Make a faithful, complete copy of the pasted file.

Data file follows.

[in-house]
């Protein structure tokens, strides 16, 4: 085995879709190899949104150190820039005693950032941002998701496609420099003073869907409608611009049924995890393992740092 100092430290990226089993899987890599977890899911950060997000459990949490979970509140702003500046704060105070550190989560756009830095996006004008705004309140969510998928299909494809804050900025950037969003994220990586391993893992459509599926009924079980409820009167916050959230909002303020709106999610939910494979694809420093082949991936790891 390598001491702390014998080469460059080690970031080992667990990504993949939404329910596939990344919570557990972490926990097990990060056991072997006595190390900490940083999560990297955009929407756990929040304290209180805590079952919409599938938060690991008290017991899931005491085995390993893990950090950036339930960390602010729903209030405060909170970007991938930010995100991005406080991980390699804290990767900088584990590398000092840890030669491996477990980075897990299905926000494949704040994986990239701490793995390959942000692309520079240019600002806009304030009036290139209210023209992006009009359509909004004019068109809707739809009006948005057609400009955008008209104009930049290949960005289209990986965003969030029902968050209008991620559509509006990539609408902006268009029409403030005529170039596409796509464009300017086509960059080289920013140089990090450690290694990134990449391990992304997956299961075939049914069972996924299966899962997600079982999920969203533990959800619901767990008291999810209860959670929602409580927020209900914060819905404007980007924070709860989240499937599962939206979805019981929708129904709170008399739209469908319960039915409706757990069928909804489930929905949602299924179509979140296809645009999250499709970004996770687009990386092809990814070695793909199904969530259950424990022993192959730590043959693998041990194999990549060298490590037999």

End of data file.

[in-house]
């Protein structure tokens, strides 16, 4: 085995879709190899949104150190820039005693950032941002998701496609420099003073869907409608611009049924995890393992740092 100092430290990226089993899987890599977890899911950060997000459990949490979970509140702003500046704060105070550190989560756009830095996006004008705004309140969510998928299909494809804050900025950037969003994220990586391993893992459509599926009924079980409820009167916050959230909002303020709106999610939910494979694809420093082949991936790891 390598001491702390014998080469460059080690970031080992667990990504993949939404329910596939990344919570557990972490926990097990990060056991072997006595190390900490940083999560990297955009929407756990929040304290209180805590079952919409599938938060690991008290017991899931005491085995390993893990950090950036339930960390602010729903209030405060909170970007991938930010995100991005406080991980390699804290990767900088584990590398000092840890030669491996477990980075897990299905926000494949704040994986990239701490793995390959942000692309520079240019600002806009304030009036290139209210023209992006009009359509909004004019068109809707739809009006948005057609400009955008008209104009930049290949960005289209990986965003969030029902968050209008991620559509509006990539609408902006268009029409403030005529170039596409796509464009300017086509960059080289920013140089990090450690290694990134990449391990992304997956299961075939049914069972996924299966899962997600079982999920969203533990959800619901767990008291999810209860959670929602409580927020209900914060819905404007980007924070709860989240499937599962939206979805019981929708129904709170008399739209469908319960039915409706757990069928909804489930929905949602299924179509979140296809645009999250499709970004996770687009990386092809990814070695793909199904969530259950424990022993192959730590043959693998041990194999990549060298490590037999």